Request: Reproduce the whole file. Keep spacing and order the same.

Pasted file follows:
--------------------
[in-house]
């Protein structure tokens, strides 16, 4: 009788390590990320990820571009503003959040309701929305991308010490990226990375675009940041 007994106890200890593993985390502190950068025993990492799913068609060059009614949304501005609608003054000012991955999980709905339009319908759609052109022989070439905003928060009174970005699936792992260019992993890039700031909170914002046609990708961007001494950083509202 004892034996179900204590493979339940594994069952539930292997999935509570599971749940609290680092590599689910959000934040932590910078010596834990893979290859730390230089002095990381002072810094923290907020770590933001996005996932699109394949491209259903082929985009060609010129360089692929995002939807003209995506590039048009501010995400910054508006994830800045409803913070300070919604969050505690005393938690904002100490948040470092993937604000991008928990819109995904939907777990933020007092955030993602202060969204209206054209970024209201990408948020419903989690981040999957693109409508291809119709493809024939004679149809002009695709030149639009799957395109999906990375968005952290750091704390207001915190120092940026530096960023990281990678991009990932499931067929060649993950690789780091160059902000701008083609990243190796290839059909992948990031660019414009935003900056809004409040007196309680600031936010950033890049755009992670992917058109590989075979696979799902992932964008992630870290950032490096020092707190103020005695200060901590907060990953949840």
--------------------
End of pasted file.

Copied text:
[in-house]
């Protein structure tokens, strides 16, 4: 009788390590990320990820571009503003959040309701929305991308010490990226990375675009940041 007994106890200890593993985390502190950068025993990492799913068609060059009614949304501005609608003054000012991955999980709905339009319908759609052109022989070439905003928060009174970005699936792992260019992993890039700031909170914002046609990708961007001494950083509202 004892034996179900204590493979339940594994069952539930292997999935509570599971749940609290680092590599689910959000934040932590910078010596834990893979290859730390230089002095990381002072810094923290907020770590933001996005996932699109394949491209259903082929985009060609010129360089692929995002939807003209995506590039048009501010995400910054508006994830800045409803913070300070919604969050505690005393938690904002100490948040470092993937604000991008928990819109995904939907777990933020007092955030993602202060969204209206054209970024209201990408948020419903989690981040999957693109409508291809119709493809024939004679149809002009695709030149639009799957395109999906990375968005952290750091704390207001915190120092940026530096960023990281990678991009990932499931067929060649993950690789780091160059902000701008083609990243190796290839059909992948990031660019414009935003900056809004409040007196309680600031936010950033890049755009992670992917058109590989075979696979799902992932964008992630870290950032490096020092707190103020005695200060901590907060990953949840």